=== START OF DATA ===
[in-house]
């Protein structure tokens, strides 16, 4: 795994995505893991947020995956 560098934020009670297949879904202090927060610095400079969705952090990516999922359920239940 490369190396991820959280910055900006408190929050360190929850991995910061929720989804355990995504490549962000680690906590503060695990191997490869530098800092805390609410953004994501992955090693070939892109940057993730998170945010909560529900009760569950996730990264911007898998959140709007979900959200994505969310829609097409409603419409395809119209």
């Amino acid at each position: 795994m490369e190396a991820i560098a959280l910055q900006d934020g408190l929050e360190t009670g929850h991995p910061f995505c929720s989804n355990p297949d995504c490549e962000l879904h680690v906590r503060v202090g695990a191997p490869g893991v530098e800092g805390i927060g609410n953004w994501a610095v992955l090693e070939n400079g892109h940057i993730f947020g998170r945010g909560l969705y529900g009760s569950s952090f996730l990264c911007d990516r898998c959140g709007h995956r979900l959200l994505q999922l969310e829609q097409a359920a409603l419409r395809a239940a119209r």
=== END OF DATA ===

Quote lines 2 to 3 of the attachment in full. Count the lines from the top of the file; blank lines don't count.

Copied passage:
């Protein structure tokens, strides 16, 4: 795994995505893991947020995956 560098934020009670297949879904202090927060610095400079969705952090990516999922359920239940 490369190396991820959280910055900006408190929050360190929850991995910061929720989804355990995504490549962000680690906590503060695990191997490869530098800092805390609410953004994501992955090693070939892109940057993730998170945010909560529900009760569950996730990264911007898998959140709007979900959200994505969310829609097409409603419409395809119209």
């Amino acid at each position: 795994m490369e190396a991820i560098a959280l910055q900006d934020g408190l929050e360190t009670g929850h991995p910061f995505c929720s989804n355990p297949d995504c490549e962000l879904h680690v906590r503060v202090g695990a191997p490869g893991v530098e800092g805390i927060g609410n953004w994501a610095v992955l090693e070939n400079g892109h940057i993730f947020g998170r945010g909560l969705y529900g009760s569950s952090f996730l990264c911007d990516r898998c959140g709007h995956r979900l959200l994505q999922l969310e829609q097409a359920a409603l419409r395809a239940a119209r």